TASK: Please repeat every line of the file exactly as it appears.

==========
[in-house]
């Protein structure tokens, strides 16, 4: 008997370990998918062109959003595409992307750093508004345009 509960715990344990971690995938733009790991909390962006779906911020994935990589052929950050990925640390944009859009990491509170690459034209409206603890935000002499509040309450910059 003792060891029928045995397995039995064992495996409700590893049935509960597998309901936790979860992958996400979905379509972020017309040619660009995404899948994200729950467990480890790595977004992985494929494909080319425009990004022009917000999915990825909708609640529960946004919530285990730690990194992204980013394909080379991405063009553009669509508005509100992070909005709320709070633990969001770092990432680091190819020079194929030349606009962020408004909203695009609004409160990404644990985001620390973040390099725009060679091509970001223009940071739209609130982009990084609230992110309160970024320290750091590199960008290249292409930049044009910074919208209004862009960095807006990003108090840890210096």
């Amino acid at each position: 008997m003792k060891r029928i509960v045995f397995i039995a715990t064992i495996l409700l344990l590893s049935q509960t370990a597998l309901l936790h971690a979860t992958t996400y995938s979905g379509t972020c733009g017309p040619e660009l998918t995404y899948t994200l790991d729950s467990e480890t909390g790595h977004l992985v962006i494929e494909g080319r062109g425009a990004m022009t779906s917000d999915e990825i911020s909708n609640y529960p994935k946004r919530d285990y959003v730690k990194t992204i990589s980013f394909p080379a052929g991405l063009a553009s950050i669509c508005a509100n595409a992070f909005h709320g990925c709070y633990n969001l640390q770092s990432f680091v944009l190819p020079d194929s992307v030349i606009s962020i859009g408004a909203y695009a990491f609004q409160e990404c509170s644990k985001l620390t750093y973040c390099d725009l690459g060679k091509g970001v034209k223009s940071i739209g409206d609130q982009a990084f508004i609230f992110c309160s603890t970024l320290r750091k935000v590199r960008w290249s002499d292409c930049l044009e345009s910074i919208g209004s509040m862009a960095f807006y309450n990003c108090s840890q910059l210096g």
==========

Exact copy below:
[in-house]
């Protein structure tokens, strides 16, 4: 008997370990998918062109959003595409992307750093508004345009 509960715990344990971690995938733009790991909390962006779906911020994935990589052929950050990925640390944009859009990491509170690459034209409206603890935000002499509040309450910059 003792060891029928045995397995039995064992495996409700590893049935509960597998309901936790979860992958996400979905379509972020017309040619660009995404899948994200729950467990480890790595977004992985494929494909080319425009990004022009917000999915990825909708609640529960946004919530285990730690990194992204980013394909080379991405063009553009669509508005509100992070909005709320709070633990969001770092990432680091190819020079194929030349606009962020408004909203695009609004409160990404644990985001620390973040390099725009060679091509970001223009940071739209609130982009990084609230992110309160970024320290750091590199960008290249292409930049044009910074919208209004862009960095807006990003108090840890210096």
């Amino acid at each position: 008997m003792k060891r029928i509960v045995f397995i039995a715990t064992i495996l409700l344990l590893s049935q509960t370990a597998l309901l936790h971690a979860t992958t996400y995938s979905g379509t972020c733009g017309p040619e660009l998918t995404y899948t994200l790991d729950s467990e480890t909390g790595h977004l992985v962006i494929e494909g080319r062109g425009a990004m022009t779906s917000d999915e990825i911020s909708n609640y529960p994935k946004r919530d285990y959003v730690k990194t992204i990589s980013f394909p080379a052929g991405l063009a553009s950050i669509c508005a509100n595409a992070f909005h709320g990925c709070y633990n969001l640390q770092s990432f680091v944009l190819p020079d194929s992307v030349i606009s962020i859009g408004a909203y695009a990491f609004q409160e990404c509170s644990k985001l620390t750093y973040c390099d725009l690459g060679k091509g970001v034209k223009s940071i739209g409206d609130q982009a990084f508004i609230f992110c309160s603890t970024l320290r750091k935000v590199r960008w290249s002499d292409c930049l044009e345009s910074i919208g209004s509040m862009a960095f807006y309450n990003c108090s840890q910059l210096g």